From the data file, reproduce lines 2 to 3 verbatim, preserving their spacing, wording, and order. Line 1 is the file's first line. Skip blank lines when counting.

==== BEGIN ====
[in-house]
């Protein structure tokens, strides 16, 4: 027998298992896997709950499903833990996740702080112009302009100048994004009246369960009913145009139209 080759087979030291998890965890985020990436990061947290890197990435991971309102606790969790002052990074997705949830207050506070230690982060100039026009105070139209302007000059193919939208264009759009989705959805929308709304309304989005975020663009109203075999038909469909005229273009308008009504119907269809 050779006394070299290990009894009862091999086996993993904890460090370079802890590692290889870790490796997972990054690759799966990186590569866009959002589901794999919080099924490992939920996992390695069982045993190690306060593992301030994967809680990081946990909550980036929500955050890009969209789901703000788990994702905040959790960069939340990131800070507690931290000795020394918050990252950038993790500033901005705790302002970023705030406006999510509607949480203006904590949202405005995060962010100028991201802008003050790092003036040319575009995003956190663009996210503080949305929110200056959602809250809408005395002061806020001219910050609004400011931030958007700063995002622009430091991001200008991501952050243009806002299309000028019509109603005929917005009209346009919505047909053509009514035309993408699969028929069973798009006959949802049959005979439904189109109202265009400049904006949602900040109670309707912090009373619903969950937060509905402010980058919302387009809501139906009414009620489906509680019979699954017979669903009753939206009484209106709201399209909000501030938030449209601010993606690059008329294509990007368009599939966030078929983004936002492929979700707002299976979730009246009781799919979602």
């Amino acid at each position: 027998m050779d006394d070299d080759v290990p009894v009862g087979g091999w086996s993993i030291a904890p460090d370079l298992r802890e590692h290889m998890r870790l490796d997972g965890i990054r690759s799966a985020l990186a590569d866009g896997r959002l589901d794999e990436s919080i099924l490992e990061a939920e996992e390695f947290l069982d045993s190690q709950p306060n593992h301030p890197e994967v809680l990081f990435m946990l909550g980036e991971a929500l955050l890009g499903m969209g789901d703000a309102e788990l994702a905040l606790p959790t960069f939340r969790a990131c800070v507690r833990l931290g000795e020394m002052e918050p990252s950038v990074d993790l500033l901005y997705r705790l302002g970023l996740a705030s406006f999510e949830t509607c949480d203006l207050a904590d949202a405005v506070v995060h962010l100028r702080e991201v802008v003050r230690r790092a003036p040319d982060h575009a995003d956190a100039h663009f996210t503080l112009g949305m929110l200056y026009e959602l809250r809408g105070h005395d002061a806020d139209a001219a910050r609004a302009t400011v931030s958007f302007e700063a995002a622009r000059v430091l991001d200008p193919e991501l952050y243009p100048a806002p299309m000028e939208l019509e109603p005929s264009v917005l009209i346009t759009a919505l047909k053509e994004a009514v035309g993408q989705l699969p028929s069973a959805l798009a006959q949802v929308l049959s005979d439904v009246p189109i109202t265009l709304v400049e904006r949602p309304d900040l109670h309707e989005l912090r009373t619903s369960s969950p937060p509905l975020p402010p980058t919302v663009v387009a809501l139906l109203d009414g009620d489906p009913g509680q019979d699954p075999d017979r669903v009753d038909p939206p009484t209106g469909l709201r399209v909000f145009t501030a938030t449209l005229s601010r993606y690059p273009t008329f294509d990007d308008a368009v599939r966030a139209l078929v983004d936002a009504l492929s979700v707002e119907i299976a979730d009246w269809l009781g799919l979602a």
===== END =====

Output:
């Protein structure tokens, strides 16, 4: 027998298992896997709950499903833990996740702080112009302009100048994004009246369960009913145009139209 080759087979030291998890965890985020990436990061947290890197990435991971309102606790969790002052990074997705949830207050506070230690982060100039026009105070139209302007000059193919939208264009759009989705959805929308709304309304989005975020663009109203075999038909469909005229273009308008009504119907269809 050779006394070299290990009894009862091999086996993993904890460090370079802890590692290889870790490796997972990054690759799966990186590569866009959002589901794999919080099924490992939920996992390695069982045993190690306060593992301030994967809680990081946990909550980036929500955050890009969209789901703000788990994702905040959790960069939340990131800070507690931290000795020394918050990252950038993790500033901005705790302002970023705030406006999510509607949480203006904590949202405005995060962010100028991201802008003050790092003036040319575009995003956190663009996210503080949305929110200056959602809250809408005395002061806020001219910050609004400011931030958007700063995002622009430091991001200008991501952050243009806002299309000028019509109603005929917005009209346009919505047909053509009514035309993408699969028929069973798009006959949802049959005979439904189109109202265009400049904006949602900040109670309707912090009373619903969950937060509905402010980058919302387009809501139906009414009620489906509680019979699954017979669903009753939206009484209106709201399209909000501030938030449209601010993606690059008329294509990007368009599939966030078929983004936002492929979700707002299976979730009246009781799919979602």
């Amino acid at each position: 027998m050779d006394d070299d080759v290990p009894v009862g087979g091999w086996s993993i030291a904890p460090d370079l298992r802890e590692h290889m998890r870790l490796d997972g965890i990054r690759s799966a985020l990186a590569d866009g896997r959002l589901d794999e990436s919080i099924l490992e990061a939920e996992e390695f947290l069982d045993s190690q709950p306060n593992h301030p890197e994967v809680l990081f990435m946990l909550g980036e991971a929500l955050l890009g499903m969209g789901d703000a309102e788990l994702a905040l606790p959790t960069f939340r969790a990131c800070v507690r833990l931290g000795e020394m002052e918050p990252s950038v990074d993790l500033l901005y997705r705790l302002g970023l996740a705030s406006f999510e949830t509607c949480d203006l207050a904590d949202a405005v506070v995060h962010l100028r702080e991201v802008v003050r230690r790092a003036p040319d982060h575009a995003d956190a100039h663009f996210t503080l112009g949305m929110l200056y026009e959602l809250r809408g105070h005395d002061a806020d139209a001219a910050r609004a302009t400011v931030s958007f302007e700063a995002a622009r000059v430091l991001d200008p193919e991501l952050y243009p100048a806002p299309m000028e939208l019509e109603p005929s264009v917005l009209i346009t759009a919505l047909k053509e994004a009514v035309g993408q989705l699969p028929s069973a959805l798009a006959q949802v929308l049959s005979d439904v009246p189109i109202t265009l709304v400049e904006r949602p309304d900040l109670h309707e989005l912090r009373t619903s369960s969950p937060p509905l975020p402010p980058t919302v663009v387009a809501l139906l109203d009414g009620d489906p009913g509680q019979d699954p075999d017979r669903v009753d038909p939206p009484t209106g469909l709201r399209v909000f145009t501030a938030t449209l005229s601010r993606y690059p273009t008329f294509d990007d308008a368009v599939r966030a139209l078929v983004d936002a009504l492929s979700v707002e119907i299976a979730d009246w269809l009781g799919l979602a």